The 2 Ralphies in 'A Christmas Story' speak up
In this Oct. 26, 2012, photo, Johnny Rabe, left, and Joe West pose in front of one of the props from "A Christmas Story, the Musical" in New York. Both 12-year-old boys are making their Broadway debuts playing Ralphie in the stage adaptation of the cult 1983 film. (AP Photo/Mark Kennedy)
NEW YORK (AP) — This Christmas, if Ralphie ever actually does shoot his eye out with a Red Ryder BB Gun, don't worry. There's a spare Ralphie.
Johnny Rabe and Joe West, both 12, are taking turns playing the bespectacled, daydreaming hero in a musical stage version of the cult film "A Christmas Story."
Both grew up watching the 1983 movie, both initially auditioned by submitting videos and both are now making their Broadway debuts.
"It's so great to be here," Rabe says during a joint interview in a rehearsal room. His co-star agrees: "I'm very excited but, at the same time, nervous."
The film and musical are based on writer and radio-TV personality Jean Shepherd's semiautobiographical story of 9-year-old Ralphie Parker's desperate attempt to land an air rifle as a Christmas gift, despite warnings from everyone that he'll shoot his eye out.
Like the film, the musical features a menacing school bully, an annoying kid brother, an eccentric father, a lace-stocking-clad leg lamp, a bright pink bunny suit and a kid who gets his tongue stuck to a frozen flagpole during a triple-dog-dare.
"It's cool to be playing such an iconic character," says Rabe. "I mean, a lot of people know Ralphie. They know who he is. They know the gun, the glasses, the cheesy smile, the daydreaming."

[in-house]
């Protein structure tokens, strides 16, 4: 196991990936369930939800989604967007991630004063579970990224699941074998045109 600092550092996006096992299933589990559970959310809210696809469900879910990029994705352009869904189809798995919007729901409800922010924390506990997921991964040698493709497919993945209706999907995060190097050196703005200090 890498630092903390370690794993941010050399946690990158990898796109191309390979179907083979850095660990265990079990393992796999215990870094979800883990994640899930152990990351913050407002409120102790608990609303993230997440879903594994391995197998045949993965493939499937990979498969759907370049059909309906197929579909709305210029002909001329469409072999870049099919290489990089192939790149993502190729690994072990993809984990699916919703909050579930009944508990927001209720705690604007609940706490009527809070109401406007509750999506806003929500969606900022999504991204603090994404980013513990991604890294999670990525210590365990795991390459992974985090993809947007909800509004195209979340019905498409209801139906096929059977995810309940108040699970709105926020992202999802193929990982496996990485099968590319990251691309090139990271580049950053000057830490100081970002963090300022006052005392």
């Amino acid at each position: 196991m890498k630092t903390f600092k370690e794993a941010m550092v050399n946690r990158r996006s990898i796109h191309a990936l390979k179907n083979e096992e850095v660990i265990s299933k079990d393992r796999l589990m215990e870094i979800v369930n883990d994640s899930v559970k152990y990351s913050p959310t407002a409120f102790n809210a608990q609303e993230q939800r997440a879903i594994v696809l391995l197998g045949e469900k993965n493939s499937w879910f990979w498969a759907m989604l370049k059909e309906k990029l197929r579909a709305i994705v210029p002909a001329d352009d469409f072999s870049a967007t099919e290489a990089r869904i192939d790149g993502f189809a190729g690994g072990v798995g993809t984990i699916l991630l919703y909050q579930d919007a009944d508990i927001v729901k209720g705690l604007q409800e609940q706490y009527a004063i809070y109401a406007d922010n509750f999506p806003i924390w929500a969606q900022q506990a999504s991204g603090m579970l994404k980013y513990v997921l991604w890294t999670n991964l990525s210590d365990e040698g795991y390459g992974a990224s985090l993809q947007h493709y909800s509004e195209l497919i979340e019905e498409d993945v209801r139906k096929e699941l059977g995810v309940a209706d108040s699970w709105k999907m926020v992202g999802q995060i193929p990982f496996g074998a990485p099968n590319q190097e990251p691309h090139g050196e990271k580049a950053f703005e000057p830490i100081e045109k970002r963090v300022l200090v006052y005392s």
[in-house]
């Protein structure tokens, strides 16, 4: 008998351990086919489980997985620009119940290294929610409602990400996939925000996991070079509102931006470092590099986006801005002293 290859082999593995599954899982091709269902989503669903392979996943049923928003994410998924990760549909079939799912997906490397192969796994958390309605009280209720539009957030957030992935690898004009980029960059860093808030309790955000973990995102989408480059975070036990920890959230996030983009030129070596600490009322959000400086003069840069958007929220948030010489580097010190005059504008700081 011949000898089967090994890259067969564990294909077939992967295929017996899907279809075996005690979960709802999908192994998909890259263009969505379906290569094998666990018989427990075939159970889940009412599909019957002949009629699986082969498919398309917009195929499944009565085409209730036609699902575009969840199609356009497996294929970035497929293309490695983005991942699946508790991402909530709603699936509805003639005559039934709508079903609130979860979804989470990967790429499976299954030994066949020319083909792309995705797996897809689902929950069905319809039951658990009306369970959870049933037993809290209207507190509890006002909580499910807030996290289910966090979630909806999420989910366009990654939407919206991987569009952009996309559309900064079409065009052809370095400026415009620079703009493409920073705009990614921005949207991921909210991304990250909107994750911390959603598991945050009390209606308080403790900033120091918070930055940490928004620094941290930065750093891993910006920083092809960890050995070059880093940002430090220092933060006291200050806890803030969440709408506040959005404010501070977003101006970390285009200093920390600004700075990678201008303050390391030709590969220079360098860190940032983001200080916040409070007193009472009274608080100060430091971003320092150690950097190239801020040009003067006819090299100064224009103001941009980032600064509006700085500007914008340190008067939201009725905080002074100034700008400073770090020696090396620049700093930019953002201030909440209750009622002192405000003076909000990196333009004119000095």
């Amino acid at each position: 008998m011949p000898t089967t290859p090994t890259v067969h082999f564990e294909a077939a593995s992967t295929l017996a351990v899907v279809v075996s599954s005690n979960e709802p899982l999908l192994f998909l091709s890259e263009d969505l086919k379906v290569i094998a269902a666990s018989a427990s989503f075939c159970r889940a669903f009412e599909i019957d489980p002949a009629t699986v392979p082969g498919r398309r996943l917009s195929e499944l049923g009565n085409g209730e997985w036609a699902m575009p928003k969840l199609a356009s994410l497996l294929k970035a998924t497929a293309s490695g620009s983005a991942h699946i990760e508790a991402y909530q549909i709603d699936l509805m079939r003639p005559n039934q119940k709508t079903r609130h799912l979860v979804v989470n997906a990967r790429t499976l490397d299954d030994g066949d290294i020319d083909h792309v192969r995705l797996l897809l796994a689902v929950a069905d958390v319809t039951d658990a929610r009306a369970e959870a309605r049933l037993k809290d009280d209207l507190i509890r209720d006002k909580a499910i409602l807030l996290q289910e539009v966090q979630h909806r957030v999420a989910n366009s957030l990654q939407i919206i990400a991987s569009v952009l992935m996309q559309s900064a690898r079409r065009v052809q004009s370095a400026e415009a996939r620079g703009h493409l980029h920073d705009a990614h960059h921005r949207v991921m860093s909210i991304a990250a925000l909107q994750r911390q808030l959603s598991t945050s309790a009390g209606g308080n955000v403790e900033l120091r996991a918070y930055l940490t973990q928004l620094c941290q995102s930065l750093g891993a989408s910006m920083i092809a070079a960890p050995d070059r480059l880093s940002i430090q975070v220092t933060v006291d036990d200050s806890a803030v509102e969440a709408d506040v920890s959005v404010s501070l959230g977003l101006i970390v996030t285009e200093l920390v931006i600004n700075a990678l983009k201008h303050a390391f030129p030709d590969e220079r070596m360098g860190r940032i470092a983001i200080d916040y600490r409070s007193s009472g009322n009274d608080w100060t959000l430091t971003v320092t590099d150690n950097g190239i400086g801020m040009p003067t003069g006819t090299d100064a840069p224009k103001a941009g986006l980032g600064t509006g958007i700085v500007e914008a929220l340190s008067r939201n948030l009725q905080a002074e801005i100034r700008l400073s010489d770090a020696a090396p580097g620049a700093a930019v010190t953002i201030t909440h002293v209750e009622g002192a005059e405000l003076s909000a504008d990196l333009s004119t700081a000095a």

The show has more than a dozen catchy songs written by Benj Pasek and Justin Paul — titles include "Red Ryder Carbine Action BB Gun" and "A Major Award" — and a book by Joseph Robinette. It also stars Dan Lauria, who played the dad in "The Wonder Years."
In this Oct. 26, 2012, photo, Joe West, left, and Johnny Rabe hold a Red Ryder BB Gun, one of the props from "A Christmas Story, the Musical" in New York. Both 12-year-old boys are making their Broadway debuts playing Ralphie in the stage adaptation of the cult 1983 film. (AP Photo/Mark Kennedy)
But the stars are really Rabe and West, who will shoulder the role of Ralphie for as many as nine shows a week. Though Rabe will take the bulk of the Ralphies, the boys insist there's no competition.
"We both have it so it's going to be great," says West, from Valencia, Calif., who has already played Oliver in "Oliver" and Jem in "To Kill a Mockingbird" in California.
"Both of us really just want to have a great time," says Rabe, from Naperville, Ill., who has appeared in productions of "The Music Man" and "For the Boys" in his native state.
John Rando, the show's director, is grateful he's landed two Ralphies oozing talent. "We're talking about these very young boys, but yet their confidence levels and their professionalism is extremely high," he says.